The 40-acre property is open for guests to explore. There is walk-in access to the Oglala National Grasslands from the property that patrons can take advantage of. Sand Creek runs a looping course through the property and the stream bed area is where tall shade trees grow. Guests should note that the area is home to Prairie rattlesnakes, badgers, and skunks as well as deer, antelope, and coyotes. As such, caution on visitors' parts should be taken. There are a variety of birds to watch, including golden and bald eagles; turkey vultures; prairie chickens, also known as grouse; and turkeys. Many small birds find homes in the prairie grass as well. On the property, guests may see a large colony of “mostly friendly,” according to Heather, barn cats, and two wild Donkeys: Jack, and Lilly. 

Those who visit the property are asked to be aware of the policies of the owners. Pets are welcome but must be leased for their safety. There are no open fires allowed, due to the danger of prairie fire in the area. Lastly, the establishment is part of the agritourism industry, meaning there are inherent risks on the property, and guests must be responsible for their actions. 


The owner's vision for the property is to see it become a “group-centric rental property” and move away from the hotel, or single-room rental model. Groups such as fossil or game hunters, family reunions, church or youth camps, and homeschoolers are just a few of the group types that the owners are hoping to bring to the property. Weddings, corporate retreats, and outdoor adventure groups would also find the establishment welcoming. The motto “out of the way and out of the ordinary” is intended to inspire potential patrons to make memories during their stay. The mix of 1880s buildings and hot showers with comfortable beds can make for a comfortable yet rustic experience, according to the owners. The “glamping” model of self-cooking and the encouraged option of guests providing their own bedding reportedly adds to the feel of a homesteader’s day, while modern amenities such as air conditioning and a pool help visitors relax after their day. 

Area attractions that bring visitors to the property include Ft. Robinson State Park, Chadron State Park, Toadstool Geologic Park, and Hudson-Meng Bone Bed. The Black Hills in South Dakota are also near the establishment. The history of the area can provide entertainment and attractions to those visiting the area as well. Some attractions include the site of the murder of Crazy Horse at Ft. Robinson; gem, rock, and fossil hunting areas; and historical sites from Native Americans, Fur traders, and early settlers of the area.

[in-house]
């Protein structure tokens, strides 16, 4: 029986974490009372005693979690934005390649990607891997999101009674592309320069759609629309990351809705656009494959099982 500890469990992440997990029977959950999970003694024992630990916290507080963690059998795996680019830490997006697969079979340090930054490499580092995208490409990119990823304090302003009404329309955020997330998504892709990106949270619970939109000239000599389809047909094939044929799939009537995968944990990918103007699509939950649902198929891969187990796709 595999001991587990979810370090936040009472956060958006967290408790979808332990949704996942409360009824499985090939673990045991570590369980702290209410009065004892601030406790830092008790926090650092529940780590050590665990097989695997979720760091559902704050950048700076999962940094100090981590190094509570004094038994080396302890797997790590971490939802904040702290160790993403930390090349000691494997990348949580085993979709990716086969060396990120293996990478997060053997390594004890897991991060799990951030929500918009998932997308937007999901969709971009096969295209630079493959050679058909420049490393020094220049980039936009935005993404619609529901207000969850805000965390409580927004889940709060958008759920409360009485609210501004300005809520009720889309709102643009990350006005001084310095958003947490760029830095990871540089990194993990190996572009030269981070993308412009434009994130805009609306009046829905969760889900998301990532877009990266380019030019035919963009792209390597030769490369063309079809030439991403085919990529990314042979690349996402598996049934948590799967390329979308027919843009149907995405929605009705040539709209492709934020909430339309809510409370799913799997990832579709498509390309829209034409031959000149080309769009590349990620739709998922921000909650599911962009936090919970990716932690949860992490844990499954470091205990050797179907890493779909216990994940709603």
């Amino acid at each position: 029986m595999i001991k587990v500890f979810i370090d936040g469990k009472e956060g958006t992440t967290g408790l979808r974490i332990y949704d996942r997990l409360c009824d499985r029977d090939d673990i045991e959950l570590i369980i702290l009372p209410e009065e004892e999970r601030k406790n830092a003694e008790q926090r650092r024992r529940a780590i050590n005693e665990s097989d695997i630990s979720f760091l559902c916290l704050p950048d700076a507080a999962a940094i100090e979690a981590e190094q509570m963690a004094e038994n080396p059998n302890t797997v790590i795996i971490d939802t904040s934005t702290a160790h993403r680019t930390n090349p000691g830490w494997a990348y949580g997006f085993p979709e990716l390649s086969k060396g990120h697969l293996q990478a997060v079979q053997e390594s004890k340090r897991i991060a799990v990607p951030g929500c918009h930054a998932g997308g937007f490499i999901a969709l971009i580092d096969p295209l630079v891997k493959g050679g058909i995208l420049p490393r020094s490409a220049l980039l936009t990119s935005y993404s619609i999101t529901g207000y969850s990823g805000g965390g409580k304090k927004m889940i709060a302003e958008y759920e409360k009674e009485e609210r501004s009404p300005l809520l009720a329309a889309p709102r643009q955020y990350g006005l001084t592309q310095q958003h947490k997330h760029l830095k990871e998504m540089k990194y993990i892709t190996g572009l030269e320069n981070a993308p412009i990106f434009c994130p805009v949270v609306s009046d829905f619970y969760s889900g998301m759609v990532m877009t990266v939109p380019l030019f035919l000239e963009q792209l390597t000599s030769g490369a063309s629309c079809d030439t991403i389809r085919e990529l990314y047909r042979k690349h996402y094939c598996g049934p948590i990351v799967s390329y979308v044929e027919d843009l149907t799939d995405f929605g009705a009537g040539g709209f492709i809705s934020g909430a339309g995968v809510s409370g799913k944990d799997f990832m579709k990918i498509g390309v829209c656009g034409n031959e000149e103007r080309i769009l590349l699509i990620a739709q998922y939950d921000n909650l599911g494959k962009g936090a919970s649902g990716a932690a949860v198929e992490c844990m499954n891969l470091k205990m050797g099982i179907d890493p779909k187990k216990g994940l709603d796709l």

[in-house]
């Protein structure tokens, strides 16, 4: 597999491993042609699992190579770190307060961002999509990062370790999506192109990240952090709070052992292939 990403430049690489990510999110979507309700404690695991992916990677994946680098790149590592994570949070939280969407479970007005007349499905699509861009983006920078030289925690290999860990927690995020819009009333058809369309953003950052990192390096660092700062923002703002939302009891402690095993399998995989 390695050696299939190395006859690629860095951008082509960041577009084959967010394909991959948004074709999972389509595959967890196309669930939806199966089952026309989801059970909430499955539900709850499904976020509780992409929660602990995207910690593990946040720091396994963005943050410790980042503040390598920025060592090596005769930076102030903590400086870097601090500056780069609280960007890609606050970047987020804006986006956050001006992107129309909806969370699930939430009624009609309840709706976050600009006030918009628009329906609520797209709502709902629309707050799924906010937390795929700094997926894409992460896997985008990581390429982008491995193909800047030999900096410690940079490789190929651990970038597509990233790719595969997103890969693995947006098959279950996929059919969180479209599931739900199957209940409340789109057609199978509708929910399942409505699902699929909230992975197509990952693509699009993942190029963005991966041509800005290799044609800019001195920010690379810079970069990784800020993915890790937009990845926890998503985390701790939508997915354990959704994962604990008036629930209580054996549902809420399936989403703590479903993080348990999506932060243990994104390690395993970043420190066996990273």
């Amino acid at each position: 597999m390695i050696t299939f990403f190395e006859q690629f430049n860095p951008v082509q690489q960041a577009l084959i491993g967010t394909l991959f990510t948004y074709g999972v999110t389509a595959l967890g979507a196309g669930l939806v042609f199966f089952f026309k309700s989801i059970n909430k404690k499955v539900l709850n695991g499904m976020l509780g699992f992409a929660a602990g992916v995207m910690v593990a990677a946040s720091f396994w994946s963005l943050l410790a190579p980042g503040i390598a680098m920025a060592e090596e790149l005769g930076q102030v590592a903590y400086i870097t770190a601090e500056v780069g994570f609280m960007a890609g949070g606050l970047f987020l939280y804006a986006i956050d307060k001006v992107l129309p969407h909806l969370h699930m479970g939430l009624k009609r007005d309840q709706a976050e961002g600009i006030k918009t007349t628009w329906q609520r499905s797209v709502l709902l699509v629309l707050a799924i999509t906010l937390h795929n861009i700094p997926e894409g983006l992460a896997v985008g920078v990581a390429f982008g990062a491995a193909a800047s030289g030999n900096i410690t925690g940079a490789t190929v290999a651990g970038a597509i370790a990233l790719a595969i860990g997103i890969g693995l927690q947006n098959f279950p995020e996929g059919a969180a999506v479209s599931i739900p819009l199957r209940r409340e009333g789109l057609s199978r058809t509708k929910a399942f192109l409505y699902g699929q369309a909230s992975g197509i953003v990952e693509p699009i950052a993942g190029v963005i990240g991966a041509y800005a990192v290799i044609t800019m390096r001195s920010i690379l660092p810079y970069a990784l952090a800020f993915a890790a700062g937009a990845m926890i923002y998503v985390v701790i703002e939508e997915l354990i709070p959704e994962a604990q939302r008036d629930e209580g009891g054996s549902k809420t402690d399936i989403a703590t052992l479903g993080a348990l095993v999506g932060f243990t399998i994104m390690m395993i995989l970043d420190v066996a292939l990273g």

The Wolhart’s purchased the Homestead at a public auction in 2018 and took possession In January of 2019. The property had been an active guest facility for about 25 years prior to that time. The original owners purchased 80 acres in the middle of the Oglala National Grasslands. They started by collecting buildings in the area that dated from the 1880s and brought them to the property. They then rebuilt them into the village. The dream grew to include lodging and then a full-service restaurant at its peak. The Wolhart’s have spent their time as owners updating, repairing, and re-roofing the lodging units and buildings, adding a heat and filtration system to the pool, updating electricity and plumbing throughout, and general maintenance on the buildings. They also have added four full hook-up RV sites and a bathhouse in progress. Goals for the future include turning the Cookhouse building into a lodge that would accommodate seating for up to 40 and an updated catering quality kitchen, for group use. They are also building a new home for themselves on the property so that the small log cabin they live in and run the business from can become more lodging or some other use in the future. 

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263 Sandcreek Road
Crawford, Nebraska 69339
United States




Neal and Heather Wolhart